The Skeleton in my Closet

Monday, October 17, 2011
Today, I'm talking about closets. Literal closets.

The first closet in this topic is my closet at home. After trying my daughter's Halloween outfit for this year on her, she for some reason ran into my closet and began to play. So, of course, I had to share a picture of the cutest little skeleton to ever invade my closet.

Isn't she just adorable? Well, I think so.

The second closet I'd like to discuss is my closet at work.

In the opening scene of my soon-to-be-released novella, The Best Mistake, my heroine is stocking paper in a supply closet. And it just so happens, the inspiration for that came from real life. My real life. As an assistant acquisitions librarian in an academic library, I am also in charge of ordering supplies. One thing I buy on a monthly basis is printer paper. The staff and students (needing to print assignments for classes) go through roughly a hundred reams of paper--give or take--each month. And if my student employee is on break or if I'm between employees, it is my job to stock the supply closet once a paper order comes in.

I was putting away paper one day when the magical scene in question came to me, which goes to show you, even my boring ol' life can come in handy every once in a while.

Something I discovered halfway through writing the rest of the manuscript, however, is that I have absolutely no talent in Math. Okay, fine, I always knew I had no talent in math, but for some reason I calculated each ream of paper weighing in at five pounds (this is after seeing how a ten-ream box weighed twenty pounds. I know, don't ask.) when in fact, a single ream only weighs two pounds.

That little eye-opener stopped my in my writing tracks. Technically, it wouldn't have altered much of the story if I had changed the poundage to the correct sum, though I kinda liked my heroine's fear of a half-ton truck falling on her. But the more I thought about it, the more I wanted to keep it 'as is' only for her to find out later on that she'd miscalculated in the very beginning, in effect helping round out her character as Deri "the Mistake" Crandall.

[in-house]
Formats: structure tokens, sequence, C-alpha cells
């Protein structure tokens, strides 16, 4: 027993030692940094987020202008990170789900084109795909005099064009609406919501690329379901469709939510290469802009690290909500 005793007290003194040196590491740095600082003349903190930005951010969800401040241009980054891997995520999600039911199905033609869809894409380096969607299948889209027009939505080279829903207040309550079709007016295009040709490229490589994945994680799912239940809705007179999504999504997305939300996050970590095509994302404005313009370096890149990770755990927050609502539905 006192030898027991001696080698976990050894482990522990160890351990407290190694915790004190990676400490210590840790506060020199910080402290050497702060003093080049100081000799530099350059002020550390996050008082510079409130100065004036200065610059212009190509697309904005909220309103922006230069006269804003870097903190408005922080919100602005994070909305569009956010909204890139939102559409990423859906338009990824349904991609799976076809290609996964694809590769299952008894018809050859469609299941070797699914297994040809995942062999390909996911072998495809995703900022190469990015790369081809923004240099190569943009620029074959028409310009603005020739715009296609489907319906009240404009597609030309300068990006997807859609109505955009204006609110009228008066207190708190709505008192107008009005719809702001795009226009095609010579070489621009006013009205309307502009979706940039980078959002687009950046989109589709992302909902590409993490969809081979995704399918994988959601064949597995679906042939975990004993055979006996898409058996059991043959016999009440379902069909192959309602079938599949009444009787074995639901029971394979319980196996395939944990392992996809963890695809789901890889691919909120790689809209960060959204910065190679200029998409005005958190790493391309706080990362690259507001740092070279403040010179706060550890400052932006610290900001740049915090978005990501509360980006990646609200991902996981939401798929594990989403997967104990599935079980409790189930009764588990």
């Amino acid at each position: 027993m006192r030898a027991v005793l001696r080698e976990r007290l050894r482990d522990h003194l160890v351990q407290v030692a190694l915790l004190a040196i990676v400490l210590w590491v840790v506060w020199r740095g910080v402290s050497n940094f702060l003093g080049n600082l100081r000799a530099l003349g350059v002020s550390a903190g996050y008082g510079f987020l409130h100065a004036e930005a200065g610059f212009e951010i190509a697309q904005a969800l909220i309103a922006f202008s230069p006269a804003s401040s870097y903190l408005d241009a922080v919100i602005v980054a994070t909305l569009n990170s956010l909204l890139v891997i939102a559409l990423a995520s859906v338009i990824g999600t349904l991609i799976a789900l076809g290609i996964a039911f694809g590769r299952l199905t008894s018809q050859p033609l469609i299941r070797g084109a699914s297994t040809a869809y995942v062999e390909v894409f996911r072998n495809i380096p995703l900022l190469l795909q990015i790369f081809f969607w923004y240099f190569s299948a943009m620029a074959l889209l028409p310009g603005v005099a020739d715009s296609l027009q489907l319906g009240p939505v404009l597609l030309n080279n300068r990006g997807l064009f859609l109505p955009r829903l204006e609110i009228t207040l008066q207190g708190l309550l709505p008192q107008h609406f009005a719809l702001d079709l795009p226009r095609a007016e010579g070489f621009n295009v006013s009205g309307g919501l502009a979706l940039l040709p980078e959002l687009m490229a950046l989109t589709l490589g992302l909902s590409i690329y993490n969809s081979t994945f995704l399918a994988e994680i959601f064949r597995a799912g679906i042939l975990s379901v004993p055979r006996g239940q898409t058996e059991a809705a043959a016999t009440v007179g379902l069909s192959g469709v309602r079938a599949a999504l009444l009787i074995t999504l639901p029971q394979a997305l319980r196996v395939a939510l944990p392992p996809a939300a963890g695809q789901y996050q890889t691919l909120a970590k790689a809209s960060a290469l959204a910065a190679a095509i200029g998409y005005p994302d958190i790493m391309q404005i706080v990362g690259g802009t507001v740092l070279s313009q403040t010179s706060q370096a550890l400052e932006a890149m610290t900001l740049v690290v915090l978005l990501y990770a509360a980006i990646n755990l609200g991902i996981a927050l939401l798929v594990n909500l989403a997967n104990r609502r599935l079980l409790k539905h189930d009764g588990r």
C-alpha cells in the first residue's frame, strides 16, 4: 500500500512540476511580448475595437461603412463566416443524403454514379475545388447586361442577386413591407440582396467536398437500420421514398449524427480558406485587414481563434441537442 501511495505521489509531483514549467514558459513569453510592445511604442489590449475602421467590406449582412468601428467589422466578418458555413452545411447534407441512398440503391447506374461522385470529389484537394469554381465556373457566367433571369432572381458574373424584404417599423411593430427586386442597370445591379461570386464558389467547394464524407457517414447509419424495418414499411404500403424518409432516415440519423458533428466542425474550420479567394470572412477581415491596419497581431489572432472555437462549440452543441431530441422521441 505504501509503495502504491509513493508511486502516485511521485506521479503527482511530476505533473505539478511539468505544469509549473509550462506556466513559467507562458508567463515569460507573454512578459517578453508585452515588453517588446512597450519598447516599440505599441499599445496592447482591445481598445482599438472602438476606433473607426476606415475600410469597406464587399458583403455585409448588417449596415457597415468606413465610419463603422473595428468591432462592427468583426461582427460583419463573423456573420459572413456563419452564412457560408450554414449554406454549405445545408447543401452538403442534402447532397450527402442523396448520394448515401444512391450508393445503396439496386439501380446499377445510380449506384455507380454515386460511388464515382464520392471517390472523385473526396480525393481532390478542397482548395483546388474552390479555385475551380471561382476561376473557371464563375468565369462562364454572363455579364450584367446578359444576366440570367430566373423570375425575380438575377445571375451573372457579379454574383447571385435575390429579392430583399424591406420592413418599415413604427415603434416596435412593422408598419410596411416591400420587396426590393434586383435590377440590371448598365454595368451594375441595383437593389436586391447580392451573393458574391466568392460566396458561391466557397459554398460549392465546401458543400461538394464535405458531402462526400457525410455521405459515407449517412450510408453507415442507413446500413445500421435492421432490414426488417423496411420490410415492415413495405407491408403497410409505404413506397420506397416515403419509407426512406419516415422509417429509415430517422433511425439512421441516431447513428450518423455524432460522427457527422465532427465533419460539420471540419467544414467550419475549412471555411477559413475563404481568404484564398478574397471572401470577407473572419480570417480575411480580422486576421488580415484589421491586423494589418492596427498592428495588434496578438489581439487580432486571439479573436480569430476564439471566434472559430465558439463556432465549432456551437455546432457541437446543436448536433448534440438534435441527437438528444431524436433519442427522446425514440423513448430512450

So actually, my mistake became Deri's mistake and in turn made her more realistic...and funny (I was totally going for humor in this novella).

And there you have it, the inspiration behind the Supply Closet of Death in The Best Mistake, which will be released sometime in the future from The Wild Rose Press!

Have you ever gotten inspiration from strange little moments like this?

Here's my very own Supply Closet at work!

Blurb For:
by Linda Kage

Deri "The Mistake" Crandall wants nothing more than the love and acceptance from a family. After her mother dies, she finally discovers who her father is—except he and his family aren't exactly everything she's dreamed of. Not about to let a little thing like that bother her, she strives her hardest to fit in. Though honest to a fault, she even lies to gain their affection. But who could have predicted the one man with whom she immediately clicks is the very millionaire her grandfather orders her to betray?

Cole Harrety’s life is all about work and ignoring play, until a petite, curvy bundle of quirky woman literally tumbles into his lap. From the moment he loses a staring contest with her, he knows Deri is exactly what's been missing from his mundane life and no other woman will ever compete with her.

With a web of deception already woven, can their new bond survive a shattered trust?


"The" Supply Closet Scene From: